The Future

There probably isn’t one but it is conceivable that the section from Seaham Colliery to Warden Law could be reclaimed and turned into a walkway. Unfortunately the A19 is a major obstacle in the way of this plan but it is surely not so busy that a Pelicon crossing could not be installed for occasional ramblers. Thereafter a small amount of land would have to be compulsorily purchased back from farmers. The Rainton and Seaham was the vital link between the inland railway pits and the new port and town of Seaham Harbour. Without the railway line there would never have been a Seaham Harbour. It is that important.

— by Tony Whitehead

Colliery Railways: Hetton Colliery Railway

Hetton Colliery Railway 1822-1959

Including a chapter on the Hetton Colliery Railway in an article about the railways and communities of Easington District might seem a little strange – after all the HCR began in Hetton and ended in Sunderland and at no point does it even touch Easington district. However the railway was constructed in the early 1820s when Hetton was indeed part of the then Easington District, which was much larger than now. The HCR ran from Hetton to Sunderland by crossing over Warden Law Hill, one of the highest points for miles around, and thus it could be seen from various high points (e.g. Mount Pleasant and Kinley Hill) in and around Seaham and elsewhere and for a brief while (from 1896 to about 1920) it may have been connected to Seaham Harbour via the old Rainton and Seaham line. More importantly the HCR (about which there is little published material) deserves a place in this book because of its unique place in railway history and for its role in opening up the coalmines of Easington District. The HCR was fed by Hetton Lyons, Eppleton and Elemore pits. These were the first deep mines in the county of Durham and were the inspiration for all of the other deep collieries which came later in Easington District, including the three Seaham pits.

The Past

The Durham coalfield is divided into two distinct parts – the exposed and the concealed. In the western, exposed, half fuel at or near the surface must have been collected from earliest times. There are places today in west Durham where people can literally dig up coal from their back gardens and there are still several open-cast sites which are likely to be around for decades to come. The first clearly documented evidence of coalmining in the exposed coalfield is in the Boldon Book of 1183, a register of the Bishop of Durham’s personal lands and the dues paid by his tenants. Small mines, probably simple bell-pits, were worked during the mediaeval period in the Tyne and Wear valleys. Limited in quantity and of indifferent quality, these coals were sent by sea to London and the Low Countries. The Industrial Revolution encouraged a dramatic increase in production from the 16th. century onwards. Because of their nearness to the sea Durham and Northumberland became the most important coal-producing and exporting counties in the period 1550-1700. Early wagonways and then the railways proper enabled coal and coke to be moved to the ports on the rivers and coast, where they were loaded on to large ships for export. A coal exchange was established at Billingsgate in London in 1769 and coal cartels began to operate in the Durham coalfield in the 18th. and early 19th. centuries. Before the advent of steam coal mines had to be drained by primitive water-wheels and this placed a physical limit on the depth of the mines and the amount of water that could be removed.

Wagonways may have been used at small mines in the Midlands in the 16th. century. The earliest wagonway in the northeast was near Blyth, probably opened in 1609 to carry coal from pits near Bedlington to the river Blyth. In about 1630 Sir Thomas Liddell, of Ravensworth Castle, is said to have laid the first wagonway to the Tyne from the Teams Colliery near to Derwenthaugh. The first wagonway on the Wear was laid by Thomas Allan in 1693. By 1793 on a stretch of the river near Fatfield there were ten coal staiths connected by rail to some thirty pits. The rails of all these early lines were made of wood and the wagons were horse-drawn. By the middle of the 18th. century rails were made of cast-iron. By 1820 cheaper wrought-iron was increasingly in use. Wherever a large weight of goods had to be transported regularly between two fixed points railways showed themselves to be very practicable. At first hills set a limit to their use but inclined planes soon circumvented this problem. Complete canal boats were let down and drawn up on slopes between different canals. Similar inclined planes were placed to connect nearly level railways, and so the possibility of overcoming every difficulty of the ground was offered by them. Empty wagons were drawn up the line by the weight of the full ones in descent, a system apparently perfected by a Mr. Barnes of Benwell Colliery.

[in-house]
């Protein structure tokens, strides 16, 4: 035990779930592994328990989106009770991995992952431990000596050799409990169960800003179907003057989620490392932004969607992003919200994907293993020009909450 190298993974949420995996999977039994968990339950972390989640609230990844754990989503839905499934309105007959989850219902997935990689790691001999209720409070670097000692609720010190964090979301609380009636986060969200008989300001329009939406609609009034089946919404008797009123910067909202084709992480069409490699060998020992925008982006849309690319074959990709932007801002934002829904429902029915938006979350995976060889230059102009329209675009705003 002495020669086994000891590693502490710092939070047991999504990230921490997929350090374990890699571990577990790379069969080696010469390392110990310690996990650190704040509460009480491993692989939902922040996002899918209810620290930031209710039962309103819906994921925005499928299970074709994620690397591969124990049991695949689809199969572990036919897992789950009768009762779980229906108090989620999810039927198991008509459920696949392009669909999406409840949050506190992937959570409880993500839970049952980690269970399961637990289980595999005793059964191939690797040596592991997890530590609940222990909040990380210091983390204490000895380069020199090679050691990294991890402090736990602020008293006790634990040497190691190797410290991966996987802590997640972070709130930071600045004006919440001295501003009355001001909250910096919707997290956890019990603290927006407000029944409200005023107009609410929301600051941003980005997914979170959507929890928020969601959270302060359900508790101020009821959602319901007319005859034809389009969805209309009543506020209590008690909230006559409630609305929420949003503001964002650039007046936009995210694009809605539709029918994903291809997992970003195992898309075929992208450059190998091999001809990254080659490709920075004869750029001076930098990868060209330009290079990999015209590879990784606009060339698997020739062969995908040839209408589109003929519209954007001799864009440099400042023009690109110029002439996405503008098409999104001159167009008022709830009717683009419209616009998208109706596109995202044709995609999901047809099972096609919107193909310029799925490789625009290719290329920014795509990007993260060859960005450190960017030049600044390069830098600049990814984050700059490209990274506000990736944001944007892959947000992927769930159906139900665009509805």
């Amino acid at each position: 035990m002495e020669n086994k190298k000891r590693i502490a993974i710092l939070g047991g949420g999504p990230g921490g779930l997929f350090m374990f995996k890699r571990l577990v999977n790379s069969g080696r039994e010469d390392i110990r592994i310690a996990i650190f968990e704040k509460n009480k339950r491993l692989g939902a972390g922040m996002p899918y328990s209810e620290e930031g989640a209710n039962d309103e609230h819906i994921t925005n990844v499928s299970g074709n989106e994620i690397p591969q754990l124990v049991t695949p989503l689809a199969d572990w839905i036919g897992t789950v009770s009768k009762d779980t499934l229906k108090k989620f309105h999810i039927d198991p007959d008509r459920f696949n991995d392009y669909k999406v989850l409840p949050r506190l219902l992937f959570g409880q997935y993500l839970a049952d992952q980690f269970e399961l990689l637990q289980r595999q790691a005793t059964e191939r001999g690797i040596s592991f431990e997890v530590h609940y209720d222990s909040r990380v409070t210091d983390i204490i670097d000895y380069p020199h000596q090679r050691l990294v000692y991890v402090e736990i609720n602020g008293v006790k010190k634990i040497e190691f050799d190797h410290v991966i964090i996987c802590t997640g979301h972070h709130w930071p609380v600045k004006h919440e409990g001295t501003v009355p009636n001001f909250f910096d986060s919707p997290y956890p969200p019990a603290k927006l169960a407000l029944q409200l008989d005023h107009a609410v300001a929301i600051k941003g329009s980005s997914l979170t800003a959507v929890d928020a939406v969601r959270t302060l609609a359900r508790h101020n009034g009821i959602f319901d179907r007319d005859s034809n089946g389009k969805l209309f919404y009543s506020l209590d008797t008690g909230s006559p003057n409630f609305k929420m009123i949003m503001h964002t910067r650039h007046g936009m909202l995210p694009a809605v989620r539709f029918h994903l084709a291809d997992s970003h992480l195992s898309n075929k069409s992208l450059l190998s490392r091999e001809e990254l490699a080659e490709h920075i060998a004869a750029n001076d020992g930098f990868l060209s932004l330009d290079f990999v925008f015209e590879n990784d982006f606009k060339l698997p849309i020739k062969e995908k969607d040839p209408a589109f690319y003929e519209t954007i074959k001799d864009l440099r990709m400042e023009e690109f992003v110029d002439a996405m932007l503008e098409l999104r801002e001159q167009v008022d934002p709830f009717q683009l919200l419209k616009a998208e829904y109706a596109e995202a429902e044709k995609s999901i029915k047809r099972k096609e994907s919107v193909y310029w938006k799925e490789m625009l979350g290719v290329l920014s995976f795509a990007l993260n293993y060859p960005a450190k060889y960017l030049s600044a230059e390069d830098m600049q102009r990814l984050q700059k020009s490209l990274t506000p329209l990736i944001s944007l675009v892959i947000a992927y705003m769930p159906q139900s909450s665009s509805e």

The eastern half of the Durham coalfield is concealed by several hundreds of feet of Permian magnesian limestone. The powerful steam engines required to dig and drain deep mines did not exist until the start of the 1820s. The first exploitation of the concealed coalfield using the new technology took place at the tiny village of Hetton where sinking commenced on December 19 1820. Deep mining was an expensive business, far beyond the financial means of most coalowners, and necessitated the creation of a large company for the purpose. Hetton was at the edge of the exposed coalfield. A few hundred yards to the east were old shallow pits at Rainton which sent their coal on horse-drawn wagons up a wagonway to Penshaw where it was loaded on to small vessels, taken down the river Wear, and re-transferred to larger boats for export to London and abroad. The new Hetton Colliery Company decided to dispense with all of these middlemen and have its own direct wagonway connection to its own staiths near the mouth of the river, eight miles to the northeast, for direct loading on to ocean-going vessels.

Whilst the exploratory digging proceeded at Hetton, George Stephenson, the famous engineer and pioneer of steam engines, oversaw the construction of the railway from the pithead to Sunderland from March 1821. He was allowed by his usual employers, the ‘Grand Allies’, to undertake this extra work, his first completely new railway, without any diminution of his salary as resident engineer at Killingworth Colliery in Northumberland. His brother Robert (after whom George’s equally famous son Robert was named) was the resident engineer for this, the remarkable Hetton Colliery Railway. The new line was the first railway in the world to be designed to use locomotives. Stephenson sold 5 of his own locos to the Hetton Company, but they were not terribly successful and were replaced by others in the 1830s.